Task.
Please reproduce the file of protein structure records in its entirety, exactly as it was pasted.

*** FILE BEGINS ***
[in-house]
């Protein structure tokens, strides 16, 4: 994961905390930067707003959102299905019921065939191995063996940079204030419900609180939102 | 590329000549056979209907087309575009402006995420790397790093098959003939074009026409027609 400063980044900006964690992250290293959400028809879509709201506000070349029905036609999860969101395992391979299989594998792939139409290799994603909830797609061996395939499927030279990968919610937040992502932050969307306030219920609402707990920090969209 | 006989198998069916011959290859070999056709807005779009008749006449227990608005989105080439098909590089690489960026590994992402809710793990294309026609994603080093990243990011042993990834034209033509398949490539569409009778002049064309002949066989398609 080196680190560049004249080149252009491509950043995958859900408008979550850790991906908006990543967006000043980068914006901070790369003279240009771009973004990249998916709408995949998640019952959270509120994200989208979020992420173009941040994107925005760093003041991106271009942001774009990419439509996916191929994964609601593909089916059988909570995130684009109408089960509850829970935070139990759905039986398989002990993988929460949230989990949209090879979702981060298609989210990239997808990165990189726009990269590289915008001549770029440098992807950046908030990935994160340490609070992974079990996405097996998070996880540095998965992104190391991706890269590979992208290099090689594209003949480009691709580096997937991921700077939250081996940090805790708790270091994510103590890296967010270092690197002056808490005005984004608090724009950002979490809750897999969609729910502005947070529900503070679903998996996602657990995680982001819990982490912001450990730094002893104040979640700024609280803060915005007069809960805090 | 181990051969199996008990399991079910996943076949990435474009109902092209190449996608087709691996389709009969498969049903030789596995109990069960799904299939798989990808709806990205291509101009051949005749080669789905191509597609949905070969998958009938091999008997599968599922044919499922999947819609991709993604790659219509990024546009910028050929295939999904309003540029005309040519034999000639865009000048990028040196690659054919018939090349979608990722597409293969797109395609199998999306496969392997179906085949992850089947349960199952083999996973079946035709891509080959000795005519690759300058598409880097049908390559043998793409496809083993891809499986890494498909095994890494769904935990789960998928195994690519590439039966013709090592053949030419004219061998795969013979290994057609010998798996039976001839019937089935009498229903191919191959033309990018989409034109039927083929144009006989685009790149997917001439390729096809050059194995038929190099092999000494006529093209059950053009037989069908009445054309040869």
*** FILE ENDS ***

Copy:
[in-house]
């Protein structure tokens, strides 16, 4: 994961905390930067707003959102299905019921065939191995063996940079204030419900609180939102 | 590329000549056979209907087309575009402006995420790397790093098959003939074009026409027609 400063980044900006964690992250290293959400028809879509709201506000070349029905036609999860969101395992391979299989594998792939139409290799994603909830797609061996395939499927030279990968919610937040992502932050969307306030219920609402707990920090969209 | 006989198998069916011959290859070999056709807005779009008749006449227990608005989105080439098909590089690489960026590994992402809710793990294309026609994603080093990243990011042993990834034209033509398949490539569409009778002049064309002949066989398609 080196680190560049004249080149252009491509950043995958859900408008979550850790991906908006990543967006000043980068914006901070790369003279240009771009973004990249998916709408995949998640019952959270509120994200989208979020992420173009941040994107925005760093003041991106271009942001774009990419439509996916191929994964609601593909089916059988909570995130684009109408089960509850829970935070139990759905039986398989002990993988929460949230989990949209090879979702981060298609989210990239997808990165990189726009990269590289915008001549770029440098992807950046908030990935994160340490609070992974079990996405097996998070996880540095998965992104190391991706890269590979992208290099090689594209003949480009691709580096997937991921700077939250081996940090805790708790270091994510103590890296967010270092690197002056808490005005984004608090724009950002979490809750897999969609729910502005947070529900503070679903998996996602657990995680982001819990982490912001450990730094002893104040979640700024609280803060915005007069809960805090 | 181990051969199996008990399991079910996943076949990435474009109902092209190449996608087709691996389709009969498969049903030789596995109990069960799904299939798989990808709806990205291509101009051949005749080669789905191509597609949905070969998958009938091999008997599968599922044919499922999947819609991709993604790659219509990024546009910028050929295939999904309003540029005309040519034999000639865009000048990028040196690659054919018939090349979608990722597409293969797109395609199998999306496969392997179906085949992850089947349960199952083999996973079946035709891509080959000795005519690759300058598409880097049908390559043998793409496809083993891809499986890494498909095994890494769904935990789960998928195994690519590439039966013709090592053949030419004219061998795969013979290994057609010998798996039976001839019937089935009498229903191919191959033309990018989409034109039927083929144009006989685009790149997917001439390729096809050059194995038929190099092999000494006529093209059950053009037989069908009445054309040869």